“Electoral politics on this continent is about the furthest thing there is from genuine democracy, short of just shooting peaceful protestors on the street. This is not the news many people want to hear. But it is a crucial wake up call, for all of us to become active political actors, to reclaim our ability to have a say in our future, and to destroy the ability of elites to act without the consent of the people they harm.”
“The acknowledgement of justice, humanity and freedom for POC’s won’t be found in signs, statements of solidarity or book clubs. It won’t be found in ‘unlearning’ oppression, it will be found in your willingness to pick up a hammer and smash it to fucking pieces, to destroy the systems that stand in our way, whether at your job, your social network, your neighbourhood, your family, or your home.”
“It is first important to recognize that the Park Hotel is an embodiment and continuation of the ongoing colonial project of Australia, a project which was always constructed upon spaces of extraterritorial incarceration. Mandatory detention is spatially, politically and ideologically linked to various historical forms of administrative detention, government processes which render entire categories of peoples as detainable, based not on action, but upon their social, racial or religious categorization.”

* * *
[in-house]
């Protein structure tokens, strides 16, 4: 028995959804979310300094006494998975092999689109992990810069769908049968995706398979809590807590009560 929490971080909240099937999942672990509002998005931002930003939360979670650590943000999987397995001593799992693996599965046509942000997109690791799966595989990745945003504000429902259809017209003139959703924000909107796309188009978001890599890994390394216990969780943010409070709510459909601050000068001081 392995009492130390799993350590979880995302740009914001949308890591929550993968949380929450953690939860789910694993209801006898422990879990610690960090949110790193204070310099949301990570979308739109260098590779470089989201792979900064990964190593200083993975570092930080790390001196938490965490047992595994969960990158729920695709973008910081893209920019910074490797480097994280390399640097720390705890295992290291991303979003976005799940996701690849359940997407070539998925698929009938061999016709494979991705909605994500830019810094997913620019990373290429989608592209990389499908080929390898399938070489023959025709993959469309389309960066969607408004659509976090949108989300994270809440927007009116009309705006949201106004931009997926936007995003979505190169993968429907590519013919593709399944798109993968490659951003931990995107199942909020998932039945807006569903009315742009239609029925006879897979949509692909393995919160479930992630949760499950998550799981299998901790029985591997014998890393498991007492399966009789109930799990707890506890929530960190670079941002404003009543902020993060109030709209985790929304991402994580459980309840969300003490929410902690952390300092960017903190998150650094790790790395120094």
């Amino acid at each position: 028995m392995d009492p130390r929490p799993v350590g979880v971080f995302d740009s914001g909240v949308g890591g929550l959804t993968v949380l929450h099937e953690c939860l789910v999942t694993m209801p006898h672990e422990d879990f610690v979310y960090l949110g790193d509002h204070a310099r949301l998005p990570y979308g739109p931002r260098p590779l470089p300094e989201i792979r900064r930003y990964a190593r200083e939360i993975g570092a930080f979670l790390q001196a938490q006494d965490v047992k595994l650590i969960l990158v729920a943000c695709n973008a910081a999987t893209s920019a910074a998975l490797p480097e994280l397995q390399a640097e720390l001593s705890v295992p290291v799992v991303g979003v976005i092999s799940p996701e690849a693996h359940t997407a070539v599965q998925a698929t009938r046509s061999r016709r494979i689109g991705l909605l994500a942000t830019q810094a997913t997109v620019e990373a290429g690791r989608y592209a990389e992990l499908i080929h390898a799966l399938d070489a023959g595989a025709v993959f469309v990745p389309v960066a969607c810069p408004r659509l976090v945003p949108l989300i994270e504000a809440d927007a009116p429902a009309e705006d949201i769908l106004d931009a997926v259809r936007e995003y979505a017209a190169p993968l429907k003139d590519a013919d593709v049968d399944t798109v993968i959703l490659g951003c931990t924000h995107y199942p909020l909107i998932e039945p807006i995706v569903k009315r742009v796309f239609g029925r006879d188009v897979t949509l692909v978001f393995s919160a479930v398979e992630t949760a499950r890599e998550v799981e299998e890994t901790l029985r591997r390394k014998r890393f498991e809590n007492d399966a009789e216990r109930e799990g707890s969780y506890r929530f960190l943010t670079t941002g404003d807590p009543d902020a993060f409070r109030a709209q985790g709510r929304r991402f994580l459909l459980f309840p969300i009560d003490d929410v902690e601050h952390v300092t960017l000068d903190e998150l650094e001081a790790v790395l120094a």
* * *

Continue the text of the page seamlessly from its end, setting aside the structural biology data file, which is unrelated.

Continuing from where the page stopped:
War Remembrance or White Nationalism? The ANZAC Legend and its Meaning to Australian Identity Today
"The ANZAC legend is inseparable from its foundations as a national identity based on whiteness, masculinity and colonialism. When Bean, Howard, Abbott and Tudge make comments on Australia’s national identity being guided by a romanticised war narrative, they erase the many identities on this continent that don’t align with the mythologised ANZAC figure."
A Snag of the Democracy Sausage: Political Participation and Dissent for Non-Citizens
"Elections are often romanticised as ‘hope.’ As an immigrant, I feel very little hope in outcomes for me, and that is not to say I don’t believe in elections. It means that I place hope in my protection from precarity in the strengths and weaknesses of my communities. When the nation-state makes my body an issue of border security—my disabled, trans body that is the centre of political culture wars—I’m nourished and cared for by my communities."